The Maine Psychological Association’s (MePA) top legislative priority for 2017 can be found on page two of a consultant’s report studying reimbursement rates for mental health services through the state’s Medicaid program.
The hourly reimbursement rate for neuropsychological and psychological testing through publicly funded MaineCare health insurance would decrease from $79.20 to $60.41 under a recommendation in the March 2016 report by Phoenix consulting firm Burns & Associates.
“The waiting list for Maine-Care for those types of services are already a year long. So if you cut the reimbursement rate dramatically, nobody will offer the services,” said MePA Executive Director Sheila Comerford.
In 1997, Maine had 445 psychologists and psychological examiners enrolled as Medicaid providers. In 2004, that number had dropped to 179 and last year, there were fewer than 100, according to MePA.
MePA will focus its attention on blunting or reversing any rate cuts, Comerford said, adding that the association responded “vociferously” during a comment period last spring after the release of the rate study commissioned by the Department of Health and Human Services.
The association argued that when the consultant surveyed psychologists in the state for the rate study, the survey questions were directed at psychologists in agency or hospital settings.
As a result, the proposed new rates were not based on a representative sample that included the experience of those in private practice and the overhead costs they face.
In a letter to Burns & Associates last May, MePA President Elise C. Magnuson, Ph.D., LCSW, said a Maine neuropsychologist “would quickly ‘run in the red’ with a proposed rate of $60” when taking into account the costs associated with renting office space, disability, malpractice and other business insurance and retirement contributions.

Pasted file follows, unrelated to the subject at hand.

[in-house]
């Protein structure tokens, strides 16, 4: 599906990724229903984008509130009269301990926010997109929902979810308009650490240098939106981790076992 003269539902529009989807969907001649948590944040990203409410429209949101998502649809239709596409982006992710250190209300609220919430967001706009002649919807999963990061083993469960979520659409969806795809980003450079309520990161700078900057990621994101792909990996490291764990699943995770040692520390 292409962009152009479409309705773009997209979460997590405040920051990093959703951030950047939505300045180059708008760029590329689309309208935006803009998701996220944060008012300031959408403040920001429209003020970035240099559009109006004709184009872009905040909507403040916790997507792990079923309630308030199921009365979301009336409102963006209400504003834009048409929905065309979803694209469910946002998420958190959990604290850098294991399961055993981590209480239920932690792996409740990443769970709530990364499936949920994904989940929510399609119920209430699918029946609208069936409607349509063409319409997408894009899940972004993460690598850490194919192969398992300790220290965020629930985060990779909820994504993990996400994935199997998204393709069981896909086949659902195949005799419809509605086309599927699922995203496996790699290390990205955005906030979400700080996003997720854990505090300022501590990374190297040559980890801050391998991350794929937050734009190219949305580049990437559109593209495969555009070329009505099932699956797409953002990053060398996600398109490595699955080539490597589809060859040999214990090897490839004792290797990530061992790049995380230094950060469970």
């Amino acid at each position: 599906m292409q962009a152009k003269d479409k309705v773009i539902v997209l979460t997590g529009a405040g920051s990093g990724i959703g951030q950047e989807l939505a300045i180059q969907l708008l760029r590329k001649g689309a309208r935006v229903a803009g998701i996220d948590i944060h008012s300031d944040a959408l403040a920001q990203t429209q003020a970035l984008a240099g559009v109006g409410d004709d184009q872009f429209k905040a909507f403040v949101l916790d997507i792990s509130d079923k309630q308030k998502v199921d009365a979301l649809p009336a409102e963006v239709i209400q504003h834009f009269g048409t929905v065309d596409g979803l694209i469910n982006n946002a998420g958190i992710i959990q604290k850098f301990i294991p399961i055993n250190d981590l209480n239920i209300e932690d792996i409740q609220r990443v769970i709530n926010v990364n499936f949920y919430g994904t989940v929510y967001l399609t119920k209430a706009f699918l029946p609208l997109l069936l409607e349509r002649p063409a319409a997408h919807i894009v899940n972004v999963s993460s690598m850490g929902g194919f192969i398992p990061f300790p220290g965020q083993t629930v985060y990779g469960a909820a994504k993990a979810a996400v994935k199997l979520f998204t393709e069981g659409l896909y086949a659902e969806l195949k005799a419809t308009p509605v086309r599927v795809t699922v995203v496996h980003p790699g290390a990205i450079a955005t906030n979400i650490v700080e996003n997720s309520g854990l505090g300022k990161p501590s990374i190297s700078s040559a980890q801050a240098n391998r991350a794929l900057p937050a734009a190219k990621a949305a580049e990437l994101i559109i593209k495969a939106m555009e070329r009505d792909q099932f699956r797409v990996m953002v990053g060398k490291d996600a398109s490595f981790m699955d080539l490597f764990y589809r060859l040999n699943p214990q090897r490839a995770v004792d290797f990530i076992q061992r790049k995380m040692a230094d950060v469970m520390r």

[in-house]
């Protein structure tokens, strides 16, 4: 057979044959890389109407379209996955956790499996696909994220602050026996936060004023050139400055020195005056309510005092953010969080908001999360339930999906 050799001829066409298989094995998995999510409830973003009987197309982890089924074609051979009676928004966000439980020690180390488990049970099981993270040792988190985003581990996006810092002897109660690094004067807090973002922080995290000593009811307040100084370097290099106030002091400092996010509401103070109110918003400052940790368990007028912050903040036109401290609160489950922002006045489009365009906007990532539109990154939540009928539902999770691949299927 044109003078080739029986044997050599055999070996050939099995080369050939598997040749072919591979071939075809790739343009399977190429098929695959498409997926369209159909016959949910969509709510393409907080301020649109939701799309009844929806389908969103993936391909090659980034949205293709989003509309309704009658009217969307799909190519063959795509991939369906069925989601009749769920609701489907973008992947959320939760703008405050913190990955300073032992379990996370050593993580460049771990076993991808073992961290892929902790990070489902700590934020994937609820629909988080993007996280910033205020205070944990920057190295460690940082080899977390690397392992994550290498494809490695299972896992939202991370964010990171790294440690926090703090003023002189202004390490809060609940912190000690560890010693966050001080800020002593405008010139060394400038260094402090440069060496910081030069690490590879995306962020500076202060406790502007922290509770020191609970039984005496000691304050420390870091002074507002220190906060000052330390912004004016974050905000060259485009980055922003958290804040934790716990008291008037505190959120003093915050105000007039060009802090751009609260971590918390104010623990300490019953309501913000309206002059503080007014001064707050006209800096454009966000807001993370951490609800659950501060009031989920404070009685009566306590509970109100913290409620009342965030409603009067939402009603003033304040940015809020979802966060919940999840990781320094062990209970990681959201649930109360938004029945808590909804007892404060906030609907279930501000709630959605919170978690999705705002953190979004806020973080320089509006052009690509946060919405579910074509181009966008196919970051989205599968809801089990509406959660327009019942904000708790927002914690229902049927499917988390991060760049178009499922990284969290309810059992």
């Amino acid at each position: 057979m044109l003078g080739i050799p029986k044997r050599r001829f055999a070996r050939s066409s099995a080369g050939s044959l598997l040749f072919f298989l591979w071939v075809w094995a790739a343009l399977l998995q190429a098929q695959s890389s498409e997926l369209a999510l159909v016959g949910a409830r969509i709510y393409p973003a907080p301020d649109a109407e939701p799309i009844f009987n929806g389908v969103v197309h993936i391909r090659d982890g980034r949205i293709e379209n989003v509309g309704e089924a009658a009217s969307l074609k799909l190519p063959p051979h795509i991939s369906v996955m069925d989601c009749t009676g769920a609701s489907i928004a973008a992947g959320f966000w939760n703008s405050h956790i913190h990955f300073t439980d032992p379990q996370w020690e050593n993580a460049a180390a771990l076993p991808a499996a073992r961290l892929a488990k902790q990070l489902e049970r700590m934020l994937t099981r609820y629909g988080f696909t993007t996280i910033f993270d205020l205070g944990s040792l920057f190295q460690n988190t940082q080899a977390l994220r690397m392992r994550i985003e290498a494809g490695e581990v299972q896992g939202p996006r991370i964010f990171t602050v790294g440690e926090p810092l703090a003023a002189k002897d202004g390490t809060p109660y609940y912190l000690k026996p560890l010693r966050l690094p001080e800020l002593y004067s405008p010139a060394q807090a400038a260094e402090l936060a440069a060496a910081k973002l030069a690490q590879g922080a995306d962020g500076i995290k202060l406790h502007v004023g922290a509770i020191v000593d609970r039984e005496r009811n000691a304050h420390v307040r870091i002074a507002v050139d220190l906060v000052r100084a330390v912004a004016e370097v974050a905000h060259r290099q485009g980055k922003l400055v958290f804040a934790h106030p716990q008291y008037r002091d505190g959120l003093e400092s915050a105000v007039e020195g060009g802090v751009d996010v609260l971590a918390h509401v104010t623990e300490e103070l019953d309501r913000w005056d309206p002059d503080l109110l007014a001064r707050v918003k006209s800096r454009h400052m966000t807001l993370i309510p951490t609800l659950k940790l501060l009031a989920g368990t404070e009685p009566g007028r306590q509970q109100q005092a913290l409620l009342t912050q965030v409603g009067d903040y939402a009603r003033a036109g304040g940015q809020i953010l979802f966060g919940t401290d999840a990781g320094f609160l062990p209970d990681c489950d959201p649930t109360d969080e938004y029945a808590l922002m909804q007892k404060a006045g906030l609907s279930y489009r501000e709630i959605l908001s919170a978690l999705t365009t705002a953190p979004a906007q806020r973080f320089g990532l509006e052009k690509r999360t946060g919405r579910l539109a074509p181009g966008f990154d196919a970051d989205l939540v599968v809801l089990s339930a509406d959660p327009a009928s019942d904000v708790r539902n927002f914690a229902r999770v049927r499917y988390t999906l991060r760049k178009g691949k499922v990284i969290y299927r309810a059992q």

“We have heard from neuropsychologists that the overhead expenses per billable hour for them are between $46 and $50,” Magnuson wrote.
In 2015, the State Legislature called for a review of how much mental health providers are paid for services in the MaineCare Benefits Manual. The rate study was commissioned after Republican Gov. Paul LePage’s administration proposed millions of dollars in rate cuts for child mental health service providers.
The rate study includes both reductions and increases, depending on the service. For instance, the hourly rate for a psychological examiner would increase from $50.22 to $52.01.
DHHS was scheduled to submit a completed rate study report to the Joint Standing Committee on Health and Human Services on Jan. 2. The Legislature declared a moratorium on any MaineCare rate changes until at least 60 days after the report’s release.
“We anticipate, and we’ve heard via the grapevine, that there are going to be huge cuts for services and so we’re just really going to be vigilant around that kind of thing,” Comerford said.
“We don’t have any huge legislative issues that we’re addressing beyond just watching what this rate cut is going to be,” added Diane Tennies, Ph.D., LADC, chair of the MePA Legislative Committee, which meets once or twice per month when the Legislature is in session.
Tennies said the association will continue to educate its members about a bill passed last year that requires the completion of a 20-minute online DHHS Office of Child and Family Services training course for mandatory reporters, who include psychologists, when they suspect child abuse and/or neglect.
“This bill has been interesting because it doesn’t say when one is supposed to have done the training, only that it’s sometime in the next four years. And we can’t figure out if you have to start it in the next four years or you have to do it every four years. It doesn’t specify,” Tennies said.
While MePA isn’t pursuing new legislative initiatives this year, Comerford said the association recently joined a Behavioral Health Coalition organized by state Rep. Joyce (Jay) McCreight (D-Harpswell), a retired social worker and clinical counselor who spent much of her career working in Maine public schools.
Coalition members include the Consumer Council System of Maine, the Maine Association of Substance Abuse Programs, Maine Human Rights Commission and providers like Auburn-based Health Affiliates Maine.
By Janine Weisman